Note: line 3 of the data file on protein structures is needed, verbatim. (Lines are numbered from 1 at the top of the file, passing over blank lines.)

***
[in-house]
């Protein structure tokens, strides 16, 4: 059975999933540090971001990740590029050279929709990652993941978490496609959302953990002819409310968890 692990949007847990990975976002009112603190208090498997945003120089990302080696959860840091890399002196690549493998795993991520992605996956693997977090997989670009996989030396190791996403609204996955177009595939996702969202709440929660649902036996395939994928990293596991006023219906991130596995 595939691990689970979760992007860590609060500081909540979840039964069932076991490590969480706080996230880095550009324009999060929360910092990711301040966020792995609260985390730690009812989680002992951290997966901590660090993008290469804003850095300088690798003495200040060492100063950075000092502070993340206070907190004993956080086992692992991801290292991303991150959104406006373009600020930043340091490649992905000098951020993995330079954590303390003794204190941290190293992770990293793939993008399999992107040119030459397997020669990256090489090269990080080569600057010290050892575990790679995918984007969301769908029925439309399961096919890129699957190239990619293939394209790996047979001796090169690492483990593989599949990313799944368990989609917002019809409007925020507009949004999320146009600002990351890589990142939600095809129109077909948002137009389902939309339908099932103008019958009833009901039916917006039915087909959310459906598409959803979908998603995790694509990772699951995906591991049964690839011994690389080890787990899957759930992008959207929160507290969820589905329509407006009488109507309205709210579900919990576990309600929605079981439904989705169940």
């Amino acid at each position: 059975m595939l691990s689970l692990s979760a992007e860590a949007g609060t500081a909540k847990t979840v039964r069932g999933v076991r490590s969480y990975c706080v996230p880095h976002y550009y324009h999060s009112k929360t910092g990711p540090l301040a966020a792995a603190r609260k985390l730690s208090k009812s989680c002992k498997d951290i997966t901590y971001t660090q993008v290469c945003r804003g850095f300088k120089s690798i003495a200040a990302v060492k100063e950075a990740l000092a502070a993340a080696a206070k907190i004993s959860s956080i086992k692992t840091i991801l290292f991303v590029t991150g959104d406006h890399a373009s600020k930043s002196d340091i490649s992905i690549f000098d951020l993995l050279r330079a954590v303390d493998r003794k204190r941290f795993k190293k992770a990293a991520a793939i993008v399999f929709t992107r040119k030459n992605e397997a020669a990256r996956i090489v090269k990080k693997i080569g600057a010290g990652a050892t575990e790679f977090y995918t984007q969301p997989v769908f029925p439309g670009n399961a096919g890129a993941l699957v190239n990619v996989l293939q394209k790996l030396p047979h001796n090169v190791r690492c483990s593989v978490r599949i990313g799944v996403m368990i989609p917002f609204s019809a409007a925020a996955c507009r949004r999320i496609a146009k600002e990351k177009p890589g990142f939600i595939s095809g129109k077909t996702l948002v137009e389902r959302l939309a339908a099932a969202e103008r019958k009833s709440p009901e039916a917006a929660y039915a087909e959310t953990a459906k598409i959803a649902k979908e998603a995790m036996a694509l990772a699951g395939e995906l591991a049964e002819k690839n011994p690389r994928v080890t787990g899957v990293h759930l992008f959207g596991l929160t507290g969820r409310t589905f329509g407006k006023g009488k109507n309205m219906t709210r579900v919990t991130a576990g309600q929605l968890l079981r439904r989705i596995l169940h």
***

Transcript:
């Amino acid at each position: 059975m595939l691990s689970l692990s979760a992007e860590a949007g609060t500081a909540k847990t979840v039964r069932g999933v076991r490590s969480y990975c706080v996230p880095h976002y550009y324009h999060s009112k929360t910092g990711p540090l301040a966020a792995a603190r609260k985390l730690s208090k009812s989680c002992k498997d951290i997966t901590y971001t660090q993008v290469c945003r804003g850095f300088k120089s690798i003495a200040a990302v060492k100063e950075a990740l000092a502070a993340a080696a206070k907190i004993s959860s956080i086992k692992t840091i991801l290292f991303v590029t991150g959104d406006h890399a373009s600020k930043s002196d340091i490649s992905i690549f000098d951020l993995l050279r330079a954590v303390d493998r003794k204190r941290f795993k190293k992770a990293a991520a793939i993008v399999f929709t992107r040119k030459n992605e397997a020669a990256r996956i090489v090269k990080k693997i080569g600057a010290g990652a050892t575990e790679f977090y995918t984007q969301p997989v769908f029925p439309g670009n399961a096919g890129a993941l699957v190239n990619v996989l293939q394209k790996l030396p047979h001796n090169v190791r690492c483990s593989v978490r599949i990313g799944v996403m368990i989609p917002f609204s019809a409007a925020a996955c507009r949004r999320i496609a146009k600002e990351k177009p890589g990142f939600i595939s095809g129109k077909t996702l948002v137009e389902r959302l939309a339908a099932a969202e103008r019958k009833s709440p009901e039916a917006a929660y039915a087909e959310t953990a459906k598409i959803a649902k979908e998603a995790m036996a694509l990772a699951g395939e995906l591991a049964e002819k690839n011994p690389r994928v080890t787990g899957v990293h759930l992008f959207g596991l929160t507290g969820r409310t589905f329509g407006k006023g009488k109507n309205m219906t709210r579900v919990t991130a576990g309600q929605l968890l079981r439904r989705i596995l169940h």